Since the start of the pandemic, El Paso students have been able to eat breakfast and lunch at no cost. That’s slated to change next school year if Congress doesn’t take action — and soon.
School nutrition waivers that cover meals for all students regardless of income expire in June. Congress didn’t extend them when it passed its federal spending bill last month, but a bipartisan group of senators is pushing to preserve the benefits for another year as part of a COVID-19 relief bill being debated this week.
Ninety percent of public school districts nationwide took advantage of the U.S. Department of Agriculture waivers to offer universal free meals to students, including El Paso County districts.
Though not every El Paso district has seen a boost in the number of meals served, area food service directors say universal free meal programs have multiple benefits beyond mere participation numbers.
When anyone can eat for free, it reduces the stigma associated with receiving free or reduced-price meals, especially for high school students who have the option of eating off campus, said Laura Duran, director of Food and Nutrition Services at the El Paso Independent School District.
“It’s wonderful because there’s not that stigma of only the kids that can’t afford to go out to lunch … have to eat (in the cafeteria),” Duran said.
Prior to the pandemic, students qualified for free lunch if their families earned at or below 130% of the federal poverty line. That’s approximately $34,000 for a family of four. Select campuses were able to provide free meals for all students if at least 40% of their students qualified for free or reduced meals.
With the new waivers, EPISD has seen an increase in the number of students eating breakfast and lunch at many of the 22 schools that didn’t already offer universal free meals. Duran pointed to two West Side campuses — Hornedo Middle School and Franklin High School — as serving more meals today compared to before the pandemic.
Alan Crawford, director of Child Nutrition Services at the Ysleta Independent School District, has seen many families take advantage of the free meals.
“With everything that’s going on, and food shortages … it’s been a beneficial thing for a lot of people as they get back on their feet,” Crawford said.
Though the Socorro Independent School District hasn’t seen a noticeable increase in the number of students eating on campus, having all students covered under the federal waivers has reduced the time staff previously spent collecting paperwork to qualify students for free or reduced meals, said Shelley Chenausky, director of Child Nutrition Services. And, she said, families no longer have to worry about whether there is money in their student’s lunch account or unpaid lunch debt.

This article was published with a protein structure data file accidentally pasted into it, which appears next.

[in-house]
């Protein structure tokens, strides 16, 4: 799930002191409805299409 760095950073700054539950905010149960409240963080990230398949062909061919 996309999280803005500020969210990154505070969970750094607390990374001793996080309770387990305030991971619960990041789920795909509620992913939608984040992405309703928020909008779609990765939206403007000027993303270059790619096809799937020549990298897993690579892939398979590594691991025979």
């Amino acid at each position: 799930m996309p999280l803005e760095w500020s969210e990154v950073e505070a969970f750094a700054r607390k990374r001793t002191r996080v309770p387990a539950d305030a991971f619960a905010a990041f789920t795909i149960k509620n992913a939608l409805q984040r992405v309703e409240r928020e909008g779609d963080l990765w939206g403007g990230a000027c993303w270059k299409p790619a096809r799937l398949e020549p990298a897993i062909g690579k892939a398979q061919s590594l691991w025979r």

Through the waivers, Socorro ISD has also been able to continue serving free curbside meals for anyone age 18 and under at 19 campuses. These grab-and-go meals are aimed at children who may be too young to enroll in the district or students who are home sick, Chenausky said.
Since August 2021, Socorro has served almost 72,000 breakfasts and about 122,500 lunches through these curbside sites.
Universal free school meal programs have outsized benefits for Latino students, said Amelie Ramirez, director of the Institute for Health Promotion Research at UT Health San Antonio. Nearly half of the nation’s Latino households — 44.7% — are food insecure, she said, meaning they “are without reliable access to a sufficient quality of affordable and nutritious food.”
Some Latino families may be reluctant to participate in federal nutritional supplement programs due to concerns about providing personal information, Ramirez said.
“(Universal free meals) gives (Latino students) access to have free, healthy options that are lessening their chances of having health complications later in life,” she said.
A bipartisan group of senators is pushing to extend these waivers through September 2023 as part of the $10 billion COVID relief bill Congress is negotiating ahead of its April recess. Neither of Texas’ two U.S. senators were listed as co-sponsors of the Support Kids Not Red Tape Act introduced March 31.
A spokesperson for Sen. John Cornyn, R-Texas, said the senator is still reviewing the bill. A spokesperson for Sen. Ted Cruz, R-Texas, did not respond to a request for comment.
“I believe that it would benefit all children throughout the nation … it will continue to provide that healing for our families who have been so impacted by COVID financially,” Chenausky said of the impact of extending universal free meals for another school year. “They can use their resources in other ways to continue to heal.”